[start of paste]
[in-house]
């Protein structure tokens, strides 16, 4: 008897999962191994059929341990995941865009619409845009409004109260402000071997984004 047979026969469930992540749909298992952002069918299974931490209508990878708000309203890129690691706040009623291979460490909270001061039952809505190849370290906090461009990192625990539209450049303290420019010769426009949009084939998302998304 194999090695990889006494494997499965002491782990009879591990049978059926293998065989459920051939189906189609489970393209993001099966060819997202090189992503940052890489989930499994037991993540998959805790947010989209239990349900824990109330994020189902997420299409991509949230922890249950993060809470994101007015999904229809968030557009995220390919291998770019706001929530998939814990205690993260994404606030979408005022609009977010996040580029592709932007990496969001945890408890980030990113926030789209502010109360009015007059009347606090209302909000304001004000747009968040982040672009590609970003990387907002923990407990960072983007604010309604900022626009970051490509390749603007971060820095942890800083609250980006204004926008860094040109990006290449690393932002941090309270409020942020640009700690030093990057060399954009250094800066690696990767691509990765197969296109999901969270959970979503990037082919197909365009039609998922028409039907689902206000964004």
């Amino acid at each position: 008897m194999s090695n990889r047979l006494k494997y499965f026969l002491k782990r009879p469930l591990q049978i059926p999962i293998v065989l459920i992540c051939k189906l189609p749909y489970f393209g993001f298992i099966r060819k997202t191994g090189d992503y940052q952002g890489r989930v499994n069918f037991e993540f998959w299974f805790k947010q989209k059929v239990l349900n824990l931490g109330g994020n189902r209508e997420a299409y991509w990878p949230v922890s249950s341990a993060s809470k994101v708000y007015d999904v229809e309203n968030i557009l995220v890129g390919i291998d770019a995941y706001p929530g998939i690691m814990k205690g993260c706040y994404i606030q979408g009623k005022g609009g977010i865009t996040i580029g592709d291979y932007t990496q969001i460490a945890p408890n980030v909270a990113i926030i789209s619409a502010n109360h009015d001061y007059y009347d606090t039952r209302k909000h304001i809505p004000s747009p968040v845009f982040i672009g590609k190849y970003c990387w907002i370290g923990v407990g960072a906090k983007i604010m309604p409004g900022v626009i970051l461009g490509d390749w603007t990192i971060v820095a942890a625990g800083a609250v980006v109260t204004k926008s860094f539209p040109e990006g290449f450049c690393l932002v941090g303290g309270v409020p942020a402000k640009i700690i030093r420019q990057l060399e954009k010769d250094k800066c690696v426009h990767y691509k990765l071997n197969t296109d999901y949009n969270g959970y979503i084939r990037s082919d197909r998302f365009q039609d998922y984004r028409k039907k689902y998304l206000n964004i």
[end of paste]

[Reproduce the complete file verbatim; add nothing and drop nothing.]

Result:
[in-house]
């Protein structure tokens, strides 16, 4: 008897999962191994059929341990995941865009619409845009409004109260402000071997984004 047979026969469930992540749909298992952002069918299974931490209508990878708000309203890129690691706040009623291979460490909270001061039952809505190849370290906090461009990192625990539209450049303290420019010769426009949009084939998302998304 194999090695990889006494494997499965002491782990009879591990049978059926293998065989459920051939189906189609489970393209993001099966060819997202090189992503940052890489989930499994037991993540998959805790947010989209239990349900824990109330994020189902997420299409991509949230922890249950993060809470994101007015999904229809968030557009995220390919291998770019706001929530998939814990205690993260994404606030979408005022609009977010996040580029592709932007990496969001945890408890980030990113926030789209502010109360009015007059009347606090209302909000304001004000747009968040982040672009590609970003990387907002923990407990960072983007604010309604900022626009970051490509390749603007971060820095942890800083609250980006204004926008860094040109990006290449690393932002941090309270409020942020640009700690030093990057060399954009250094800066690696990767691509990765197969296109999901969270959970979503990037082919197909365009039609998922028409039907689902206000964004």
């Amino acid at each position: 008897m194999s090695n990889r047979l006494k494997y499965f026969l002491k782990r009879p469930l591990q049978i059926p999962i293998v065989l459920i992540c051939k189906l189609p749909y489970f393209g993001f298992i099966r060819k997202t191994g090189d992503y940052q952002g890489r989930v499994n069918f037991e993540f998959w299974f805790k947010q989209k059929v239990l349900n824990l931490g109330g994020n189902r209508e997420a299409y991509w990878p949230v922890s249950s341990a993060s809470k994101v708000y007015d999904v229809e309203n968030i557009l995220v890129g390919i291998d770019a995941y706001p929530g998939i690691m814990k205690g993260c706040y994404i606030q979408g009623k005022g609009g977010i865009t996040i580029g592709d291979y932007t990496q969001i460490a945890p408890n980030v909270a990113i926030i789209s619409a502010n109360h009015d001061y007059y009347d606090t039952r209302k909000h304001i809505p004000s747009p968040v845009f982040i672009g590609k190849y970003c990387w907002i370290g923990v407990g960072a906090k983007i604010m309604p409004g900022v626009i970051l461009g490509d390749w603007t990192i971060v820095a942890a625990g800083a609250v980006v109260t204004k926008s860094f539209p040109e990006g290449f450049c690393l932002v941090g303290g309270v409020p942020a402000k640009i700690i030093r420019q990057l060399e954009k010769d250094k800066c690696v426009h990767y691509k990765l071997n197969t296109d999901y949009n969270g959970y979503i084939r990037s082919d197909r998302f365009q039609d998922y984004r028409k039907k689902y998304l206000n964004i």